Saturday, November 26, 2016

Ally's Question.

It's amazing how simple things can send me into a spiral.

My very dear friend Ally asked a simple question on Facialbook: "what was the best gift you've ever received for Christmas?"

And she received many replies, with many people reliving their childhoods with some cool toys and stuff like that.  I try not to think of my childhood, because when I do, I just remember overwhelming Pain- the pain of not being who I needed to be.

It's a Pain my fellow transpeople know well.

I have written many times about how much I despise the holidays, and, as I wrote above, I don't like thinking of my childhood.  However, Ally's question got me thinking- remembering.

I complain a lot about my childhood but there are some truths that cannot be ignored.  We were poor, but my parents, especially my dad, busted their asses to put food on the table and to provide for my brother and I.

I learned my work ethic from my father.  Work hard.  Do a thorough job.  Do it right the first time.  Ignore all else.  You have responsibilities.

Yes, I had a hard time growing up, and yes, I was disciplined and beaten and bullied and everything else that growing up in the sixties/seventies/eighties entailed.

But my parents did their best, especially around Christmas, to provide for their two children- to make the holiday as magical as they could for two children who would not have happy lives.

That is not my parents fault.  The responsibility for my Life; my failures; my Pain, lies squarely on me.

And I?  I have inflicted Pain on my Wife and Daughter by becoming who I am.  By living my Truth.  What kind of life will my daughter have, growing up with a father who is Trans?

Her inheritance from me is Pain.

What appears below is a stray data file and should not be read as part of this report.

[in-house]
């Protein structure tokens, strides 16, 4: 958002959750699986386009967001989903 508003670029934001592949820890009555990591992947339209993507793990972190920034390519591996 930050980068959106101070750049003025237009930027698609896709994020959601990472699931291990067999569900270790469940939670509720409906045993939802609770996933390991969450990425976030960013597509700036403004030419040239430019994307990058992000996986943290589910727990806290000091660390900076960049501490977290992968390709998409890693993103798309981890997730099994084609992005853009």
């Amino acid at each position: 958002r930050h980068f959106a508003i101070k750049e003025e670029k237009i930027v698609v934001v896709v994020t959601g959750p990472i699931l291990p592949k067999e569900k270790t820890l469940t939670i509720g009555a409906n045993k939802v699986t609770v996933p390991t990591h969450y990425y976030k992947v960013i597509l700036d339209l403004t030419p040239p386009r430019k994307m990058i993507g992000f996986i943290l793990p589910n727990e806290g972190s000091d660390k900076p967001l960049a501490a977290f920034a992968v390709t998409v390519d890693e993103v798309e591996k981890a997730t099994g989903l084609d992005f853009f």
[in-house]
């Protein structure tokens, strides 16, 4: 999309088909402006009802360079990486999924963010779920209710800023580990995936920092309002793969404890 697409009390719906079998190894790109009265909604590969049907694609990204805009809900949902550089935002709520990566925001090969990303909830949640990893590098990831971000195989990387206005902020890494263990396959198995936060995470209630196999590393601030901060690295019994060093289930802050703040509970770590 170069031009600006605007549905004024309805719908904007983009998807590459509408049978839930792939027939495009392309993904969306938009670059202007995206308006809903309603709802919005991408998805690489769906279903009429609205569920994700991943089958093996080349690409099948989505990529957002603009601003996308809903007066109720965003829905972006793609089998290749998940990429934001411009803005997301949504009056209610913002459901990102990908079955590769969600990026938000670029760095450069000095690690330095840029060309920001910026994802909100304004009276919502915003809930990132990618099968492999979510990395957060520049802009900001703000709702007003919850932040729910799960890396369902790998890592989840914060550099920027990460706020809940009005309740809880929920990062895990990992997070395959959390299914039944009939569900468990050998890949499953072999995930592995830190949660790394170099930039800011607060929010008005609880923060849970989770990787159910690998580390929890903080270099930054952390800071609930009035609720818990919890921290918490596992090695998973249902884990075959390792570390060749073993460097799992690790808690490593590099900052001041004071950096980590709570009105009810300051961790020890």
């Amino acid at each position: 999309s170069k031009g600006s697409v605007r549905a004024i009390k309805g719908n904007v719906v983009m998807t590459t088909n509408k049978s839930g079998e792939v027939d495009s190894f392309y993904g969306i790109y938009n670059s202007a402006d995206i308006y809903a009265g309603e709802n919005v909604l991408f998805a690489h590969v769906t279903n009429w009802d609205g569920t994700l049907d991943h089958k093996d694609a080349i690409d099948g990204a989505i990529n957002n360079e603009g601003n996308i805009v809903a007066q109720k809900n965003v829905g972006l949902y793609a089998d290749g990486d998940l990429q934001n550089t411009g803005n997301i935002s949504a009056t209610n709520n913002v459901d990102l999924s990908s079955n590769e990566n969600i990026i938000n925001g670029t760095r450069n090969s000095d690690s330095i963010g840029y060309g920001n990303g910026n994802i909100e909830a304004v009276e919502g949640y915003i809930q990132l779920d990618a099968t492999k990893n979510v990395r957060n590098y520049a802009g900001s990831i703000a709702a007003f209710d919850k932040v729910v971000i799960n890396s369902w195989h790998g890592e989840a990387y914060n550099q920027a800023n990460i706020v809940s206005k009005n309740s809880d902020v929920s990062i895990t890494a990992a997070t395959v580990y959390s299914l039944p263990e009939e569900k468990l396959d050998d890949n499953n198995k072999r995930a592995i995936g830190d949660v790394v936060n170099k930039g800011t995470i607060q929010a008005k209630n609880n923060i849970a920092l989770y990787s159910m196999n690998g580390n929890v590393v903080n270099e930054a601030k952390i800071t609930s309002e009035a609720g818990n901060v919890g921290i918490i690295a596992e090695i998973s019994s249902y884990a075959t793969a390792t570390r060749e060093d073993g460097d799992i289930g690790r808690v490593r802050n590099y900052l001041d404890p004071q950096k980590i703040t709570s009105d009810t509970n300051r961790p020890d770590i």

She deserves better.

Christmas 2015.  I saw my Wife, Daughter, and Dog briefly.  Nittany is now gone.

My parents and I haven't spoken in months. I don't want to disclose the why of it, because it is a private matter.  But the fact is, in many ways, I feel like an orphan.

Ally's question made me think about my childhood again, and that is not a good thing.

Because it hurts. It hurts desperately-deeply- tearing at what is left of my rotted soul.

My favorite memory of my brother is a Christmas morning when he received what is probably his favorite gift of all time.  I remember him sitting on the floor next to the tree, playing with this toy; this new toy that brought him tremendous Joy.  That, for this short time in his life, he could be happy with the Joy- the Innocence- that a toy can bring to a child on Christmas morning.

We become adults through the Pain of Life.  We become adults when we outgrow our toys.  When the imagination of childhood is curbed and stunted by the needs of adult life.

In that way, the Pain, could I be truly be said to have had a childhood?

All of those days, laboring with my studies, then seeking respite in my imagination and toys that helped it take flight.

I grew up in imaginary worlds where I was the Heroine- where there was Good and Evil, and fantastic adventures spun on the Web of streets of a dying industrial town.  I invented fantastic devices that made me rock star famous, and loved because I did the Right things.  I imagined worlds of fantastic stories and dancing among the building clouds of a summer afternoon.  I did these things alone.

And then, one day, I stopped.

I went and found a job, so I could save money for the future.  I had no more time for toys.  Or Dreams and Worlds as intricate and detailed as any True place.  And, within a short time, I buried my deepest desire, my fondest wish, my only Hope- that I would someday be the woman I knew was inside.